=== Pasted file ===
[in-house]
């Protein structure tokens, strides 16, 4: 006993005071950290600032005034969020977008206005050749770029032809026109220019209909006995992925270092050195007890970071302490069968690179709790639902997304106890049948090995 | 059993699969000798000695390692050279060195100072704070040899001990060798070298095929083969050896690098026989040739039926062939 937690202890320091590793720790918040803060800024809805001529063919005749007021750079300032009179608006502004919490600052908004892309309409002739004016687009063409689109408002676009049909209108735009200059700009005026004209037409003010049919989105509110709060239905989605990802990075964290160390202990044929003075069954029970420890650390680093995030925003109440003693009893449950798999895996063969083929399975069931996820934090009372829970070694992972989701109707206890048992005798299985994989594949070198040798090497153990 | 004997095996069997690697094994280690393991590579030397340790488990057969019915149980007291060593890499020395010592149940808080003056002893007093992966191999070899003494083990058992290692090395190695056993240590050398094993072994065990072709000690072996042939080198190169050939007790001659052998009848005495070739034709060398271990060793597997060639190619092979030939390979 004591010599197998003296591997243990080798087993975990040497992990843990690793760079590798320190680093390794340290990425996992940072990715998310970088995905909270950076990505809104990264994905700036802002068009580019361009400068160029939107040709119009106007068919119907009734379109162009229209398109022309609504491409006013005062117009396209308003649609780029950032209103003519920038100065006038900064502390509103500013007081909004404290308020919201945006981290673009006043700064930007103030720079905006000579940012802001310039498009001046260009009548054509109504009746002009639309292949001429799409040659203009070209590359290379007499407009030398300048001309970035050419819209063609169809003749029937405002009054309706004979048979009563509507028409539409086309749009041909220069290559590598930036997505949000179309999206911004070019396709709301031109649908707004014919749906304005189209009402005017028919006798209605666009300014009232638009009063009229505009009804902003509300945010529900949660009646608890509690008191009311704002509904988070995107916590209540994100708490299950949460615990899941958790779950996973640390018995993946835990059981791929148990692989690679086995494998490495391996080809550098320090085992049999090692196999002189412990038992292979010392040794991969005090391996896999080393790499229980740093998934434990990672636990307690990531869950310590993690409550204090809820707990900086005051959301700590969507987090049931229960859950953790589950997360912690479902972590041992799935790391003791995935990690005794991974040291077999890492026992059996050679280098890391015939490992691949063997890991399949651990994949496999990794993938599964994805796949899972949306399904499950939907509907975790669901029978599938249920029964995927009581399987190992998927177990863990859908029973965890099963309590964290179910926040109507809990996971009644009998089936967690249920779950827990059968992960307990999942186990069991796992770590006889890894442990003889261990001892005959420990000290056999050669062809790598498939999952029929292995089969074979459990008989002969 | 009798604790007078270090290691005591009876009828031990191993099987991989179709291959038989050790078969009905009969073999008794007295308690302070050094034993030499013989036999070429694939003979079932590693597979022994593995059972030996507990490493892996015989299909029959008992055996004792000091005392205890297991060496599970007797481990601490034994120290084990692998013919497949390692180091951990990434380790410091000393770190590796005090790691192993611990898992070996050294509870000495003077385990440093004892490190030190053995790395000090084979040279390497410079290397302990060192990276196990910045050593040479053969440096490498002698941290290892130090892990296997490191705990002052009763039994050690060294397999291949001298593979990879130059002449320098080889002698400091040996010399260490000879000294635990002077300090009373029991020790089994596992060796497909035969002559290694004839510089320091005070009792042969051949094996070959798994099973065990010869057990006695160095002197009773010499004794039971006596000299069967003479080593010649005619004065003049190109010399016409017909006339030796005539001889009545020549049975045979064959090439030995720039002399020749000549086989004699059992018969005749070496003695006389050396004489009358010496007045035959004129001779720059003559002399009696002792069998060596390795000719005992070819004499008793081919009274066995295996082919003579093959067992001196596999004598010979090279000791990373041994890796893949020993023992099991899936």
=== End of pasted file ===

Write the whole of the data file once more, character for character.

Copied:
[in-house]
């Protein structure tokens, strides 16, 4: 006993005071950290600032005034969020977008206005050749770029032809026109220019209909006995992925270092050195007890970071302490069968690179709790639902997304106890049948090995 | 059993699969000798000695390692050279060195100072704070040899001990060798070298095929083969050896690098026989040739039926062939 937690202890320091590793720790918040803060800024809805001529063919005749007021750079300032009179608006502004919490600052908004892309309409002739004016687009063409689109408002676009049909209108735009200059700009005026004209037409003010049919989105509110709060239905989605990802990075964290160390202990044929003075069954029970420890650390680093995030925003109440003693009893449950798999895996063969083929399975069931996820934090009372829970070694992972989701109707206890048992005798299985994989594949070198040798090497153990 | 004997095996069997690697094994280690393991590579030397340790488990057969019915149980007291060593890499020395010592149940808080003056002893007093992966191999070899003494083990058992290692090395190695056993240590050398094993072994065990072709000690072996042939080198190169050939007790001659052998009848005495070739034709060398271990060793597997060639190619092979030939390979 004591010599197998003296591997243990080798087993975990040497992990843990690793760079590798320190680093390794340290990425996992940072990715998310970088995905909270950076990505809104990264994905700036802002068009580019361009400068160029939107040709119009106007068919119907009734379109162009229209398109022309609504491409006013005062117009396209308003649609780029950032209103003519920038100065006038900064502390509103500013007081909004404290308020919201945006981290673009006043700064930007103030720079905006000579940012802001310039498009001046260009009548054509109504009746002009639309292949001429799409040659203009070209590359290379007499407009030398300048001309970035050419819209063609169809003749029937405002009054309706004979048979009563509507028409539409086309749009041909220069290559590598930036997505949000179309999206911004070019396709709301031109649908707004014919749906304005189209009402005017028919006798209605666009300014009232638009009063009229505009009804902003509300945010529900949660009646608890509690008191009311704002509904988070995107916590209540994100708490299950949460615990899941958790779950996973640390018995993946835990059981791929148990692989690679086995494998490495391996080809550098320090085992049999090692196999002189412990038992292979010392040794991969005090391996896999080393790499229980740093998934434990990672636990307690990531869950310590993690409550204090809820707990900086005051959301700590969507987090049931229960859950953790589950997360912690479902972590041992799935790391003791995935990690005794991974040291077999890492026992059996050679280098890391015939490992691949063997890991399949651990994949496999990794993938599964994805796949899972949306399904499950939907509907975790669901029978599938249920029964995927009581399987190992998927177990863990859908029973965890099963309590964290179910926040109507809990996971009644009998089936967690249920779950827990059968992960307990999942186990069991796992770590006889890894442990003889261990001892005959420990000290056999050669062809790598498939999952029929292995089969074979459990008989002969 | 009798604790007078270090290691005591009876009828031990191993099987991989179709291959038989050790078969009905009969073999008794007295308690302070050094034993030499013989036999070429694939003979079932590693597979022994593995059972030996507990490493892996015989299909029959008992055996004792000091005392205890297991060496599970007797481990601490034994120290084990692998013919497949390692180091951990990434380790410091000393770190590796005090790691192993611990898992070996050294509870000495003077385990440093004892490190030190053995790395000090084979040279390497410079290397302990060192990276196990910045050593040479053969440096490498002698941290290892130090892990296997490191705990002052009763039994050690060294397999291949001298593979990879130059002449320098080889002698400091040996010399260490000879000294635990002077300090009373029991020790089994596992060796497909035969002559290694004839510089320091005070009792042969051949094996070959798994099973065990010869057990006695160095002197009773010499004794039971006596000299069967003479080593010649005619004065003049190109010399016409017909006339030796005539001889009545020549049975045979064959090439030995720039002399020749000549086989004699059992018969005749070496003695006389050396004489009358010496007045035959004129001779720059003559002399009696002792069998060596390795000719005992070819004499008793081919009274066995295996082919003579093959067992001196596999004598010979090279000791990373041994890796893949020993023992099991899936």